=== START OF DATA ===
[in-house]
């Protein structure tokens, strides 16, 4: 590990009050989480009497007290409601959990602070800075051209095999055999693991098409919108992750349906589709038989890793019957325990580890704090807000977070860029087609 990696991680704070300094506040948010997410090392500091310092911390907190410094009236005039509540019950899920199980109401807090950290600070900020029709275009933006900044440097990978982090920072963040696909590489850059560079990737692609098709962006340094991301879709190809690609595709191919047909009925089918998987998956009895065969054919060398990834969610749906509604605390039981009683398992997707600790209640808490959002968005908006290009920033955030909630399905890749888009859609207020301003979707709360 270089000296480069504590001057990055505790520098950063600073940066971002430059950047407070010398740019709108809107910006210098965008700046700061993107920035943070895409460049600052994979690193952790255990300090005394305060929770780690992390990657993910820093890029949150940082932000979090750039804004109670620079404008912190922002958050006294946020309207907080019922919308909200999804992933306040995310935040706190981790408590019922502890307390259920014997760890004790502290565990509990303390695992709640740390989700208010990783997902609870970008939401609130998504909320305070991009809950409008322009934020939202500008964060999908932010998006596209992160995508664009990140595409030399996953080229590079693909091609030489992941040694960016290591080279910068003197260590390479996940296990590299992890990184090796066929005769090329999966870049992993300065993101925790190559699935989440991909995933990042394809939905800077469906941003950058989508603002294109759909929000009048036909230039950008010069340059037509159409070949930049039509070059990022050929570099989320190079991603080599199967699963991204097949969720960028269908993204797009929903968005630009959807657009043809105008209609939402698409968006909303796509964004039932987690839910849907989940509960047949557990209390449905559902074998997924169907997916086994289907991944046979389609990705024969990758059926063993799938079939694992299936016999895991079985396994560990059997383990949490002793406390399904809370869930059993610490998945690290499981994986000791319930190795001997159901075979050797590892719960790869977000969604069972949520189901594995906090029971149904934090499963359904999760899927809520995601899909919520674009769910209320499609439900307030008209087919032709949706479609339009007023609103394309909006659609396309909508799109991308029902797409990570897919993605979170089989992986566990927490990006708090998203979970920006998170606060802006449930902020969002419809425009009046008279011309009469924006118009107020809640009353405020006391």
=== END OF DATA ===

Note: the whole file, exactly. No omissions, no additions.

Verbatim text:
[in-house]
């Protein structure tokens, strides 16, 4: 590990009050989480009497007290409601959990602070800075051209095999055999693991098409919108992750349906589709038989890793019957325990580890704090807000977070860029087609 990696991680704070300094506040948010997410090392500091310092911390907190410094009236005039509540019950899920199980109401807090950290600070900020029709275009933006900044440097990978982090920072963040696909590489850059560079990737692609098709962006340094991301879709190809690609595709191919047909009925089918998987998956009895065969054919060398990834969610749906509604605390039981009683398992997707600790209640808490959002968005908006290009920033955030909630399905890749888009859609207020301003979707709360 270089000296480069504590001057990055505790520098950063600073940066971002430059950047407070010398740019709108809107910006210098965008700046700061993107920035943070895409460049600052994979690193952790255990300090005394305060929770780690992390990657993910820093890029949150940082932000979090750039804004109670620079404008912190922002958050006294946020309207907080019922919308909200999804992933306040995310935040706190981790408590019922502890307390259920014997760890004790502290565990509990303390695992709640740390989700208010990783997902609870970008939401609130998504909320305070991009809950409008322009934020939202500008964060999908932010998006596209992160995508664009990140595409030399996953080229590079693909091609030489992941040694960016290591080279910068003197260590390479996940296990590299992890990184090796066929005769090329999966870049992993300065993101925790190559699935989440991909995933990042394809939905800077469906941003950058989508603002294109759909929000009048036909230039950008010069340059037509159409070949930049039509070059990022050929570099989320190079991603080599199967699963991204097949969720960028269908993204797009929903968005630009959807657009043809105008209609939402698409968006909303796509964004039932987690839910849907989940509960047949557990209390449905559902074998997924169907997916086994289907991944046979389609990705024969990758059926063993799938079939694992299936016999895991079985396994560990059997383990949490002793406390399904809370869930059993610490998945690290499981994986000791319930190795001997159901075979050797590892719960790869977000969604069972949520189901594995906090029971149904934090499963359904999760899927809520995601899909919520674009769910209320499609439900307030008209087919032709949706479609339009007023609103394309909006659609396309909508799109991308029902797409990570897919993605979170089989992986566990927490990006708090998203979970920006998170606060802006449930902020969002419809425009009046008279011309009469924006118009107020809640009353405020006391």